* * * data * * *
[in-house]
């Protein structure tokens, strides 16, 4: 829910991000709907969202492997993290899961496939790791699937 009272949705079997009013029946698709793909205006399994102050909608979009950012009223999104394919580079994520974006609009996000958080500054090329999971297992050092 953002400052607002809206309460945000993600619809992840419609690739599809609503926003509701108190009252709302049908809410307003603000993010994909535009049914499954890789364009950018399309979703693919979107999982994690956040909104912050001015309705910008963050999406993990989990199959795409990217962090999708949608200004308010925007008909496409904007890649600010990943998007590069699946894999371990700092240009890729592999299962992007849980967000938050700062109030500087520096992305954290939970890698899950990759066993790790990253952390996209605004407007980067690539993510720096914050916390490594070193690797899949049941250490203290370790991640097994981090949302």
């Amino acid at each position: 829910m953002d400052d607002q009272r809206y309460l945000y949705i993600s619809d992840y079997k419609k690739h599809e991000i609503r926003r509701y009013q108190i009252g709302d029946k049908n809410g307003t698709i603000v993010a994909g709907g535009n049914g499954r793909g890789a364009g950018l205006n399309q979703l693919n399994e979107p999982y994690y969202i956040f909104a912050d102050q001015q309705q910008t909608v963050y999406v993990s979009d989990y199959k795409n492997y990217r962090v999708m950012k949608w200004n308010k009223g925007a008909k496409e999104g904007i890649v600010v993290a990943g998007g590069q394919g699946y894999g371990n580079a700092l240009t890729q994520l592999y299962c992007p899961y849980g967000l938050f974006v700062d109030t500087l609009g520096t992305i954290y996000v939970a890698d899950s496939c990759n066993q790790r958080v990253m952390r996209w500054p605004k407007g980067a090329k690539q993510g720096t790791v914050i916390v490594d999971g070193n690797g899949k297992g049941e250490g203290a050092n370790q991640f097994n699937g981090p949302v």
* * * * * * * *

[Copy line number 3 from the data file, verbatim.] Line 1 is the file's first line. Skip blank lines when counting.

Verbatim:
């Amino acid at each position: 829910m953002d400052d607002q009272r809206y309460l945000y949705i993600s619809d992840y079997k419609k690739h599809e991000i609503r926003r509701y009013q108190i009252g709302d029946k049908n809410g307003t698709i603000v993010a994909g709907g535009n049914g499954r793909g890789a364009g950018l205006n399309q979703l693919n399994e979107p999982y994690y969202i956040f909104a912050d102050q001015q309705q910008t909608v963050y999406v993990s979009d989990y199959k795409n492997y990217r962090v999708m950012k949608w200004n308010k009223g925007a008909k496409e999104g904007i890649v600010v993290a990943g998007g590069q394919g699946y894999g371990n580079a700092l240009t890729q994520l592999y299962c992007p899961y849980g967000l938050f974006v700062d109030t500087l609009g520096t992305i954290y996000v939970a890698d899950s496939c990759n066993q790790r958080v990253m952390r996209w500054p605004k407007g980067a090329k690539q993510g720096t790791v914050i916390v490594d999971g070193n690797g899949k297992g049941e250490g203290a050092n370790q991640f097994n699937g981090p949302v």